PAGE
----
Here at Blisspop, we are always excited to showcase the local electronic talent that the DC music scene has to offer. Back in May, we premiered “Will Love” the debut single from lovetechnique, a duo consisting of DC resident Kevin Bayly (Furniteur) and Portland-based former DC resident Evan Grice (Pleasure Curses). Now they are back with a new track from their upcoming self-titled EP that we are proud to debut
It is hard to deny the influence of disco on the musical landscape. The genre combined orchestral majesty with funky soul and syncopated rhythms and made dancing the center of its universe. While the influence of many disco artists and producers remains a constant in today’s music scene, there is one artist, writer and producer who not only has influenced disco, electronic and soundtrack music, but music as a whole.
Ahead of Blisspop Disco Fest starting August 31st at the 9:30 Club and U Street Music Hall, Blisspop contributors Aeron Premo and William Creason talk about some of their favorite Italo Disco & Boogie records. Kano – “I’m Ready” (1980) The claps and burbling bassline that open “I’m Ready” will more than likely instantly register a DC connection in most listeners: the bass riff is the basis for Tag Team’s 1993 Jock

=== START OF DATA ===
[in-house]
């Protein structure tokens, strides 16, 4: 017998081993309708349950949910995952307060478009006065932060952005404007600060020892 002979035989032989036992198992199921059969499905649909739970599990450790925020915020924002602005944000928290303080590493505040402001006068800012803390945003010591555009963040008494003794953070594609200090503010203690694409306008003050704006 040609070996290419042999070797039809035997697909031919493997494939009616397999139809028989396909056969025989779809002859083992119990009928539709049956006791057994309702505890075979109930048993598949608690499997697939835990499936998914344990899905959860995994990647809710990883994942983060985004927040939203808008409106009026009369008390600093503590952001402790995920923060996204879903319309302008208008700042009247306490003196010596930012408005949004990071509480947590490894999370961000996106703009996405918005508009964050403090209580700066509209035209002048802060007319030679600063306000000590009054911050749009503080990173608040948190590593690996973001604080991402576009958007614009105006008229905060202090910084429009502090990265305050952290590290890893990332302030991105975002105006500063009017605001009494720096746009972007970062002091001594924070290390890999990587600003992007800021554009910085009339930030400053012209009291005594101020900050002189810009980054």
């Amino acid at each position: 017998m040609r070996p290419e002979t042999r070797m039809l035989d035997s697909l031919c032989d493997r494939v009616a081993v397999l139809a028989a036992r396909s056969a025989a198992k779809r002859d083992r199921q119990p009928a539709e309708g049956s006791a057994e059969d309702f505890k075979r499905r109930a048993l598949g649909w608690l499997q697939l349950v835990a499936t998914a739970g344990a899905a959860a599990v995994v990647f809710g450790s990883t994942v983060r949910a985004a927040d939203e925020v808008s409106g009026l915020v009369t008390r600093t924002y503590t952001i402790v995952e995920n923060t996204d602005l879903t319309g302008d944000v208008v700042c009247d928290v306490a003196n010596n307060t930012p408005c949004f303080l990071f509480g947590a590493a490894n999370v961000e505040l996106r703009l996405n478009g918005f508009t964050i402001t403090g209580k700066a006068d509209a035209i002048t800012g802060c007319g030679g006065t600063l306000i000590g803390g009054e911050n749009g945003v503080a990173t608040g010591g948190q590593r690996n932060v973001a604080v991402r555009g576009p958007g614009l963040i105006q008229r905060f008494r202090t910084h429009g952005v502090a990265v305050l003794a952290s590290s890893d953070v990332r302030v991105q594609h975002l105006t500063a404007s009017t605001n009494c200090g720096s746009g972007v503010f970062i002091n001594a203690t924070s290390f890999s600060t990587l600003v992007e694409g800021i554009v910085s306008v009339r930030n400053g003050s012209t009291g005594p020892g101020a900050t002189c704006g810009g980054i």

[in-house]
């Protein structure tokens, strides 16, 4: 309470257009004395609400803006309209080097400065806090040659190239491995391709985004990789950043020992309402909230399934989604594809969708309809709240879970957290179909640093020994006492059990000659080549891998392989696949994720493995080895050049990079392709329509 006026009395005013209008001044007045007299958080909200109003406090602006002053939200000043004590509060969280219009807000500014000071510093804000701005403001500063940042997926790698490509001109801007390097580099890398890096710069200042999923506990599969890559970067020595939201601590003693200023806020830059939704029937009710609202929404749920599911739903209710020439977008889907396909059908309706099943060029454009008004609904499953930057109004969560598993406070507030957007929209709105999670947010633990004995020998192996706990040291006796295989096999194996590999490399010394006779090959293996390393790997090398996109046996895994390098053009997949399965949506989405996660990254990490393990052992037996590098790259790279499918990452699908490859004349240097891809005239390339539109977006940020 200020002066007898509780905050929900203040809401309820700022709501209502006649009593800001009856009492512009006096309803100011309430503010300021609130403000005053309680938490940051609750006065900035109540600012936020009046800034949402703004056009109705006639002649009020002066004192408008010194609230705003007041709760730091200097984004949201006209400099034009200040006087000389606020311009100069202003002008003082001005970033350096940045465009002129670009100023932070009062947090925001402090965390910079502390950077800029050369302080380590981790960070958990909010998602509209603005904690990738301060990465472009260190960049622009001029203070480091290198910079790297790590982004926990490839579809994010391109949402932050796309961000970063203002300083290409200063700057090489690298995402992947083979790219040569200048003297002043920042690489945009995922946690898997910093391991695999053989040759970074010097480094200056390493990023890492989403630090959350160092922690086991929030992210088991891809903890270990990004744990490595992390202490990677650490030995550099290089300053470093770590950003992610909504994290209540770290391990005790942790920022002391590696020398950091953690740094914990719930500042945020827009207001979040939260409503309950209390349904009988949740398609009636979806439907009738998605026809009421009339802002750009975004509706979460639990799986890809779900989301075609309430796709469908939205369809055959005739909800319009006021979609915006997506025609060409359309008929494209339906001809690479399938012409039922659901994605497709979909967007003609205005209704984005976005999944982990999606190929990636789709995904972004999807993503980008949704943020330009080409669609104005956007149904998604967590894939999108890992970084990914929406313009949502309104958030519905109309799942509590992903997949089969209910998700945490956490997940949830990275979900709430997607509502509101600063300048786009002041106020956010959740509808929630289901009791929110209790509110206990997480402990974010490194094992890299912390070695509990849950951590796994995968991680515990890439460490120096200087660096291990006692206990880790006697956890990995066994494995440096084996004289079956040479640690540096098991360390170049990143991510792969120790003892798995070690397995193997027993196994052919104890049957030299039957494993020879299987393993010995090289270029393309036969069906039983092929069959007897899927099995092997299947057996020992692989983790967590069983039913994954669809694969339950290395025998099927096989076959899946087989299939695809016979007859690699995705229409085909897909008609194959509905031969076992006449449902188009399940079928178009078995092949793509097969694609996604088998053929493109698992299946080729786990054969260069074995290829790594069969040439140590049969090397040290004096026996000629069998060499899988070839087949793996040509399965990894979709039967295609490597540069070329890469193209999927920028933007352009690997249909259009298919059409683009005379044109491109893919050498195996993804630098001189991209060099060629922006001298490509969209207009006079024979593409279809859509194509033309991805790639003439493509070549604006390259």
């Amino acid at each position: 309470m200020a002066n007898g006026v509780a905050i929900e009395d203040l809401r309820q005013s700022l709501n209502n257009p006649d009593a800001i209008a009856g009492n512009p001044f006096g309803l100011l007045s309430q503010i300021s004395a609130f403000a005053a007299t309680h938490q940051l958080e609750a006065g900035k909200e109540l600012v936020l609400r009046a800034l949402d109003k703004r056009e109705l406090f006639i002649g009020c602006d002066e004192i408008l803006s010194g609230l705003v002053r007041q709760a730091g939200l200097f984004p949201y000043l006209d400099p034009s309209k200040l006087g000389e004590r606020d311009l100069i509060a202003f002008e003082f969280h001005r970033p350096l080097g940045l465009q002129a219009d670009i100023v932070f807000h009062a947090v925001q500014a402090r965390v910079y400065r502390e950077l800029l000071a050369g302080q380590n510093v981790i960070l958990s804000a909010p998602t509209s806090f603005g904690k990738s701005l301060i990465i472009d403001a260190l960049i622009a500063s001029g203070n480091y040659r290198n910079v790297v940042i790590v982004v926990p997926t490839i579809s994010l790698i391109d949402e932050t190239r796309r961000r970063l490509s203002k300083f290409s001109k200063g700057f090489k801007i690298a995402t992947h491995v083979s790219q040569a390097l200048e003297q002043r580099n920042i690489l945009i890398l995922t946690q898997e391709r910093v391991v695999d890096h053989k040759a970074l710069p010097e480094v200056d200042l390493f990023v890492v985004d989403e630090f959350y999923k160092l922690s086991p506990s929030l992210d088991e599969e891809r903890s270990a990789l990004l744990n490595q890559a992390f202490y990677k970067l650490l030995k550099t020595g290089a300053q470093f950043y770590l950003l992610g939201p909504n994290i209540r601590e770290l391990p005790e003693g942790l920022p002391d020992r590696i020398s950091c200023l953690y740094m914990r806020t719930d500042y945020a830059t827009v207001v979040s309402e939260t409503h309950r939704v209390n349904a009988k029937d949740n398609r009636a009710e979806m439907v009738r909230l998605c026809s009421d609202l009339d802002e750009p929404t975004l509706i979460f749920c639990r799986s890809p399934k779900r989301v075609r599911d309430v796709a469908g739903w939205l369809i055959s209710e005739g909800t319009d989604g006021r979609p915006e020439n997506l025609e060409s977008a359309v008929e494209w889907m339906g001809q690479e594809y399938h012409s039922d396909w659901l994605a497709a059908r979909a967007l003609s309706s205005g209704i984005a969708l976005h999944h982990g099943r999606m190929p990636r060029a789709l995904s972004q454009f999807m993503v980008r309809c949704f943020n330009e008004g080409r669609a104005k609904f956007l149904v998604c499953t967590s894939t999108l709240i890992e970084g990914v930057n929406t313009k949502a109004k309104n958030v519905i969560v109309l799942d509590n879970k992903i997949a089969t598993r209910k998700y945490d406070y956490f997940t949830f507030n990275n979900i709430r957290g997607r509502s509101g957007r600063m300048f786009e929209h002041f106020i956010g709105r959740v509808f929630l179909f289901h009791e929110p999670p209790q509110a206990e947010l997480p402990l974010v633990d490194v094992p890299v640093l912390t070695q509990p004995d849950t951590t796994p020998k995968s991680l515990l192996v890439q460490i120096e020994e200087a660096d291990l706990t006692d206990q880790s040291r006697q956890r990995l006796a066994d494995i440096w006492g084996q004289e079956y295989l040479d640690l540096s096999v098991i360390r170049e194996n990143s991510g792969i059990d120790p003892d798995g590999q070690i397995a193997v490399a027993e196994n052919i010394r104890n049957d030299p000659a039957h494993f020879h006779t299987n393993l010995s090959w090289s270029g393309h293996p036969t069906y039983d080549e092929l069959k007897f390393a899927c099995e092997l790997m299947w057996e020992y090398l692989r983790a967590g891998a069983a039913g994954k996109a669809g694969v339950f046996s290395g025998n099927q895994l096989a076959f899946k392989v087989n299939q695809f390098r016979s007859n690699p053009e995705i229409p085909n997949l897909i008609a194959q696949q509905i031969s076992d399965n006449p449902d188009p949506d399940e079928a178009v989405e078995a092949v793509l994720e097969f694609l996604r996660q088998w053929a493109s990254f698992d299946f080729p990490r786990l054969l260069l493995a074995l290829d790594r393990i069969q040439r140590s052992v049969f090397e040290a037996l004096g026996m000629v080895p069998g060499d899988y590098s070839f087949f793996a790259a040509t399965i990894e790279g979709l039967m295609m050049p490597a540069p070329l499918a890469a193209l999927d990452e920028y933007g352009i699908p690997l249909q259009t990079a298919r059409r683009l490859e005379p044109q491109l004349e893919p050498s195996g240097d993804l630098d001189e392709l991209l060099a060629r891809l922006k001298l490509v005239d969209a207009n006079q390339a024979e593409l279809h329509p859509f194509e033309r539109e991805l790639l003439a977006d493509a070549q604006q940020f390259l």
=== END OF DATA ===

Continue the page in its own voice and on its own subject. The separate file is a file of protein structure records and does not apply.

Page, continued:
While he is best known for being a long-time member of Australian indie dance icons Cut Copy, bassist (and former DC resident) Ben Browning also creates his own brand of sun-kissed, dancefloor friendly electronic music. After releasing his well-received debut solo album “Turns” back in 2015, he is preparing to deliver the follow-up “Even Though,” with its first single being released on May 11, the magnificent summer-filled disco tune “Sunshine Baby”.
The Italian-born, Los Angeles based DJ and producer Marcello De Angellis, better known under his stage name Birdee, has slowly been gaining traction over the past couple of years in the nu-disco world for his soul and boogie-infused tracks. His newest release, “Why Don’t You,” is being released as part of the second volume of LAMP/PUZL Records’ “SPECTRUMS” compilation series, which is advertised in the label’s words as a series